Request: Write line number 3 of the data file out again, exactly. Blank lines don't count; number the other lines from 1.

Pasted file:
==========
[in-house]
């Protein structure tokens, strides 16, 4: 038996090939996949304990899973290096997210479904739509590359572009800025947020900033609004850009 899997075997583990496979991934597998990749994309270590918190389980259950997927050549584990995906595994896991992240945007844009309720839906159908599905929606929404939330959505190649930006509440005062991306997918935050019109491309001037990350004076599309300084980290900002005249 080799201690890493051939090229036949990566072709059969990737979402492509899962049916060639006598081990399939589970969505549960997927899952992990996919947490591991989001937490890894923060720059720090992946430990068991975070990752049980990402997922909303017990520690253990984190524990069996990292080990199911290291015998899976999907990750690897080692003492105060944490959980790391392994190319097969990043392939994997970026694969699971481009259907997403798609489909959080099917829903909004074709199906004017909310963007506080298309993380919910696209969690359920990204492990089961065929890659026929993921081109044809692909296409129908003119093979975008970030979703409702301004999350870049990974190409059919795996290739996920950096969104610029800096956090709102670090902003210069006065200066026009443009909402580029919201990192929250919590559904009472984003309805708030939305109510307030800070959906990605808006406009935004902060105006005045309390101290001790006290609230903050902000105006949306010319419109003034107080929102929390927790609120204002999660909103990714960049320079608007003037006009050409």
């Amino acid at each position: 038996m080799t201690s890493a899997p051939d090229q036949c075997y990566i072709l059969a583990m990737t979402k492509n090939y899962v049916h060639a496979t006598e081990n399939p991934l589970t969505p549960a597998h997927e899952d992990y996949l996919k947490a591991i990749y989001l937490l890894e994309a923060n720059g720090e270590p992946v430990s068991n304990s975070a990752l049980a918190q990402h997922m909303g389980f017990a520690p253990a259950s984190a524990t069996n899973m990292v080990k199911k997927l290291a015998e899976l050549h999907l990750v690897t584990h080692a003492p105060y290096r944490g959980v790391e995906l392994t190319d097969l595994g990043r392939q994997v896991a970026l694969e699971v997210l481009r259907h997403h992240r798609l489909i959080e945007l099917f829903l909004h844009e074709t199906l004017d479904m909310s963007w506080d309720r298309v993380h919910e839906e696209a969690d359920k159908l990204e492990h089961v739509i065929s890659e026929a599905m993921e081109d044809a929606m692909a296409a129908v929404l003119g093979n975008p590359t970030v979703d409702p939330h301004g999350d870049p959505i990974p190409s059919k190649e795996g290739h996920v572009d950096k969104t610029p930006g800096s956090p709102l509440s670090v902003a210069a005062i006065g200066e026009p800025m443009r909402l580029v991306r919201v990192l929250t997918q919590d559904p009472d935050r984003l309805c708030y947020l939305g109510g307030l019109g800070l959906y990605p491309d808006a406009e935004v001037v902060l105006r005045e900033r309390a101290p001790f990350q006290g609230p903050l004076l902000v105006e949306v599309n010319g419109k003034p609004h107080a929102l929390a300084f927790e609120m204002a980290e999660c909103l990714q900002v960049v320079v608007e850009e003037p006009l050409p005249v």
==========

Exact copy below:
């Amino acid at each position: 038996m080799t201690s890493a899997p051939d090229q036949c075997y990566i072709l059969a583990m990737t979402k492509n090939y899962v049916h060639a496979t006598e081990n399939p991934l589970t969505p549960a597998h997927e899952d992990y996949l996919k947490a591991i990749y989001l937490l890894e994309a923060n720059g720090e270590p992946v430990s068991n304990s975070a990752l049980a918190q990402h997922m909303g389980f017990a520690p253990a259950s984190a524990t069996n899973m990292v080990k199911k997927l290291a015998e899976l050549h999907l990750v690897t584990h080692a003492p105060y290096r944490g959980v790391e995906l392994t190319d097969l595994g990043r392939q994997v896991a970026l694969e699971v997210l481009r259907h997403h992240r798609l489909i959080e945007l099917f829903l909004h844009e074709t199906l004017d479904m909310s963007w506080d309720r298309v993380h919910e839906e696209a969690d359920k159908l990204e492990h089961v739509i065929s890659e026929a599905m993921e081109d044809a929606m692909a296409a129908v929404l003119g093979n975008p590359t970030v979703d409702p939330h301004g999350d870049p959505i990974p190409s059919k190649e795996g290739h996920v572009d950096k969104t610029p930006g800096s956090p709102l509440s670090v902003a210069a005062i006065g200066e026009p800025m443009r909402l580029v991306r919201v990192l929250t997918q919590d559904p009472d935050r984003l309805c708030y947020l939305g109510g307030l019109g800070l959906y990605p491309d808006a406009e935004v001037v902060l105006r005045e900033r309390a101290p001790f990350q006290g609230p903050l004076l902000v105006e949306v599309n010319g419109k003034p609004h107080a929102l929390a300084f927790e609120m204002a980290e999660c909103l990714q900002v960049v320079v608007e850009e003037p006009l050409p005249v």